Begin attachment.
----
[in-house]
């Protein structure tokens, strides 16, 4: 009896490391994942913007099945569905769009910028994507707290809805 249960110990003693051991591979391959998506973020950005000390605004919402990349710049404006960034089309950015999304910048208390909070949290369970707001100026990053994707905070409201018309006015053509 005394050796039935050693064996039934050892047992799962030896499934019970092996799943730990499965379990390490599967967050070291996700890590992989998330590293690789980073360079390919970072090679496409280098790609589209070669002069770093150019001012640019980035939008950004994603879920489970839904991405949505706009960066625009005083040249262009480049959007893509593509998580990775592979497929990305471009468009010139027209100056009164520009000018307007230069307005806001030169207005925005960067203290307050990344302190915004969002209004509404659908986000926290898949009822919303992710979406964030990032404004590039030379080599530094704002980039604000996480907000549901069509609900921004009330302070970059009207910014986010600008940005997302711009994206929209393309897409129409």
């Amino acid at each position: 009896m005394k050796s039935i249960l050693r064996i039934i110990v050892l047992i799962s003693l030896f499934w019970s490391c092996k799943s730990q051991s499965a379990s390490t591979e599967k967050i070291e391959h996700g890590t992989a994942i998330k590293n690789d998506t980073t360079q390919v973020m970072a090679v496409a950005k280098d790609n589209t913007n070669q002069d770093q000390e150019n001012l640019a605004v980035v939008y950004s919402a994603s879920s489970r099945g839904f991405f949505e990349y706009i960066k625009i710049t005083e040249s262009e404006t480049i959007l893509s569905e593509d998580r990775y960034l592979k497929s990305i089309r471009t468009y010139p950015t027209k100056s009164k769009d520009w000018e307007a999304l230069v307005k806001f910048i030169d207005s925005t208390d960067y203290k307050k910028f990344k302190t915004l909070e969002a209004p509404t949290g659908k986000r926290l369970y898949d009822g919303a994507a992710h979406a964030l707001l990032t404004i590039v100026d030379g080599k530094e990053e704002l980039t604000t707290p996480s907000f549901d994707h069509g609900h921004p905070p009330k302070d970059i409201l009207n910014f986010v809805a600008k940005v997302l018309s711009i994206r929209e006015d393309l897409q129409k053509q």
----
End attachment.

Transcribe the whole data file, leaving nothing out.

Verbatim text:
[in-house]
């Protein structure tokens, strides 16, 4: 009896490391994942913007099945569905769009910028994507707290809805 249960110990003693051991591979391959998506973020950005000390605004919402990349710049404006960034089309950015999304910048208390909070949290369970707001100026990053994707905070409201018309006015053509 005394050796039935050693064996039934050892047992799962030896499934019970092996799943730990499965379990390490599967967050070291996700890590992989998330590293690789980073360079390919970072090679496409280098790609589209070669002069770093150019001012640019980035939008950004994603879920489970839904991405949505706009960066625009005083040249262009480049959007893509593509998580990775592979497929990305471009468009010139027209100056009164520009000018307007230069307005806001030169207005925005960067203290307050990344302190915004969002209004509404659908986000926290898949009822919303992710979406964030990032404004590039030379080599530094704002980039604000996480907000549901069509609900921004009330302070970059009207910014986010600008940005997302711009994206929209393309897409129409």
């Amino acid at each position: 009896m005394k050796s039935i249960l050693r064996i039934i110990v050892l047992i799962s003693l030896f499934w019970s490391c092996k799943s730990q051991s499965a379990s390490t591979e599967k967050i070291e391959h996700g890590t992989a994942i998330k590293n690789d998506t980073t360079q390919v973020m970072a090679v496409a950005k280098d790609n589209t913007n070669q002069d770093q000390e150019n001012l640019a605004v980035v939008y950004s919402a994603s879920s489970r099945g839904f991405f949505e990349y706009i960066k625009i710049t005083e040249s262009e404006t480049i959007l893509s569905e593509d998580r990775y960034l592979k497929s990305i089309r471009t468009y010139p950015t027209k100056s009164k769009d520009w000018e307007a999304l230069v307005k806001f910048i030169d207005s925005t208390d960067y203290k307050k910028f990344k302190t915004l909070e969002a209004p509404t949290g659908k986000r926290l369970y898949d009822g919303a994507a992710h979406a964030l707001l990032t404004i590039v100026d030379g080599k530094e990053e704002l980039t604000t707290p996480s907000f549901d994707h069509g609900h921004p905070p009330k302070d970059i409201l009207n910014f986010v809805a600008k940005v997302l018309s711009i994206r929209e006015d393309l897409q129409k053509q």